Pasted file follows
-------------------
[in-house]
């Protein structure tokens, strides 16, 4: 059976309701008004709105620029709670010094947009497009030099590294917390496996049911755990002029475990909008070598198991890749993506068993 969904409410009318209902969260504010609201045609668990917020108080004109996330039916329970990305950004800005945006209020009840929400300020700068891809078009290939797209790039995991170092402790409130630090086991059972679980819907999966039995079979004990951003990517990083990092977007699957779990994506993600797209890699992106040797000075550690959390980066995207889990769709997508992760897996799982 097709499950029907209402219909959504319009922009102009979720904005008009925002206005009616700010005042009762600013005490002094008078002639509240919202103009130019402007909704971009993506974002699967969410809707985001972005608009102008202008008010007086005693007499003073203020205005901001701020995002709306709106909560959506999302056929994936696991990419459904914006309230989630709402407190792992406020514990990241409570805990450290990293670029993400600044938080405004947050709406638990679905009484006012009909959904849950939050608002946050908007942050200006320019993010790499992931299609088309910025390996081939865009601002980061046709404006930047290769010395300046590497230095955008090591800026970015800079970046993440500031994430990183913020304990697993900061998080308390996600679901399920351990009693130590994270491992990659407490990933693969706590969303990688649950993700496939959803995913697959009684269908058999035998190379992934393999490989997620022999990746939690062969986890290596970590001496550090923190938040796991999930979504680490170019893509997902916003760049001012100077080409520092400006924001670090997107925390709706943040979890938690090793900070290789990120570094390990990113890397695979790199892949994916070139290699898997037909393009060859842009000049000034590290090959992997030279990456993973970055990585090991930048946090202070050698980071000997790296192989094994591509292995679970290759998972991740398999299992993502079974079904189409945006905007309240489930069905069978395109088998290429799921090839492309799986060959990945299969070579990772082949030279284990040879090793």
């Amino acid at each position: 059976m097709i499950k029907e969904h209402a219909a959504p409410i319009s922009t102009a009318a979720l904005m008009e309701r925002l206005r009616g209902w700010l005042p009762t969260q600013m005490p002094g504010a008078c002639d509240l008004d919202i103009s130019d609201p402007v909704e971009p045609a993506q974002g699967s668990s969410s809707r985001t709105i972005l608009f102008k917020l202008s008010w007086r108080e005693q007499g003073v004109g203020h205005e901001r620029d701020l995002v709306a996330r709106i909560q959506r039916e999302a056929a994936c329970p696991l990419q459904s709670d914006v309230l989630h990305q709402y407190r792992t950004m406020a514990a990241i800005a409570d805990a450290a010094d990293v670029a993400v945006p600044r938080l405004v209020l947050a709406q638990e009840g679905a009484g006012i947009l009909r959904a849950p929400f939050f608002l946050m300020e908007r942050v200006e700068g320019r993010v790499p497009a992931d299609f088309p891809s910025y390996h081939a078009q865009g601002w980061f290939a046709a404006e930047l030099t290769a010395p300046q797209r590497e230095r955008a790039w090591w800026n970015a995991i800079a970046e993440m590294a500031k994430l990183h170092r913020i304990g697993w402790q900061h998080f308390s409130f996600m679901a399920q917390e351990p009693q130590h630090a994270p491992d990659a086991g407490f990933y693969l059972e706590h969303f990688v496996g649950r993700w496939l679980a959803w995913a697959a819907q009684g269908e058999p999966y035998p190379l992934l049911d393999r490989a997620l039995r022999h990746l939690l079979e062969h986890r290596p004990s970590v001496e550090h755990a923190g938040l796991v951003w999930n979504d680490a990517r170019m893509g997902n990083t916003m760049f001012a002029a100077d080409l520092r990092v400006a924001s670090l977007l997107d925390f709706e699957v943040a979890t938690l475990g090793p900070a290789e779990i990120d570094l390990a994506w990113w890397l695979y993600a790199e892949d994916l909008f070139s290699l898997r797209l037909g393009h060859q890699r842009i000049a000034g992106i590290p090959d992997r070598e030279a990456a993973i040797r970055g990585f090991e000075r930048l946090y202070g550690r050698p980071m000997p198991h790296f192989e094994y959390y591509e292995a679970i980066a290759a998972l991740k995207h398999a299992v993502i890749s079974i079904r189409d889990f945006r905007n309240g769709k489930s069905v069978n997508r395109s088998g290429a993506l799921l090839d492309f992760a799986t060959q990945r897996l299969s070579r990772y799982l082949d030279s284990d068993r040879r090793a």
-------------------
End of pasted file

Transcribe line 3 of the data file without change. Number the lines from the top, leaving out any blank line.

């Amino acid at each position: 059976m097709i499950k029907e969904h209402a219909a959504p409410i319009s922009t102009a009318a979720l904005m008009e309701r925002l206005r009616g209902w700010l005042p009762t969260q600013m005490p002094g504010a008078c002639d509240l008004d919202i103009s130019d609201p402007v909704e971009p045609a993506q974002g699967s668990s969410s809707r985001t709105i972005l608009f102008k917020l202008s008010w007086r108080e005693q007499g003073v004109g203020h205005e901001r620029d701020l995002v709306a996330r709106i909560q959506r039916e999302a056929a994936c329970p696991l990419q459904s709670d914006v309230l989630h990305q709402y407190r792992t950004m406020a514990a990241i800005a409570d805990a450290a010094d990293v670029a993400v945006p600044r938080l405004v209020l947050a709406q638990e009840g679905a009484g006012i947009l009909r959904a849950p929400f939050f608002l946050m300020e908007r942050v200006e700068g320019r993010v790499p497009a992931d299609f088309p891809s910025y390996h081939a078009q865009g601002w980061f290939a046709a404006e930047l030099t290769a010395p300046q797209r590497e230095r955008a790039w090591w800026n970015a995991i800079a970046e993440m590294a500031k994430l990183h170092r913020i304990g697993w402790q900061h998080f308390s409130f996600m679901a399920q917390e351990p009693q130590h630090a994270p491992d990659a086991g407490f990933y693969l059972e706590h969303f990688v496996g649950r993700w496939l679980a959803w995913a697959a819907q009684g269908e058999p999966y035998p190379l992934l049911d393999r490989a997620l039995r022999h990746l939690l079979e062969h986890r290596p004990s970590v001496e550090h755990a923190g938040l796991v951003w999930n979504d680490a990517r170019m893509g997902n990083t916003m760049f001012a002029a100077d080409l520092r990092v400006a924001s670090l977007l997107d925390f709706e699957v943040a979890t938690l475990g090793p900070a290789e779990i990120d570094l390990a994506w990113w890397l695979y993600a790199e892949d994916l909008f070139s290699l898997r797209l037909g393009h060859q890699r842009i000049a000034g992106i590290p090959d992997r070598e030279a990456a993973i040797r970055g990585f090991e000075r930048l946090y202070g550690r050698p980071m000997p198991h790296f192989e094994y959390y591509e292995a679970i980066a290759a998972l991740k995207h398999a299992v993502i890749s079974i079904r189409d889990f945006r905007n309240g769709k489930s069905v069978n997508r395109s088998g290429a993506l799921l090839d492309f992760a799986t060959q990945r897996l299969s070579r990772y799982l082949d030279s284990d068993r040879r090793a």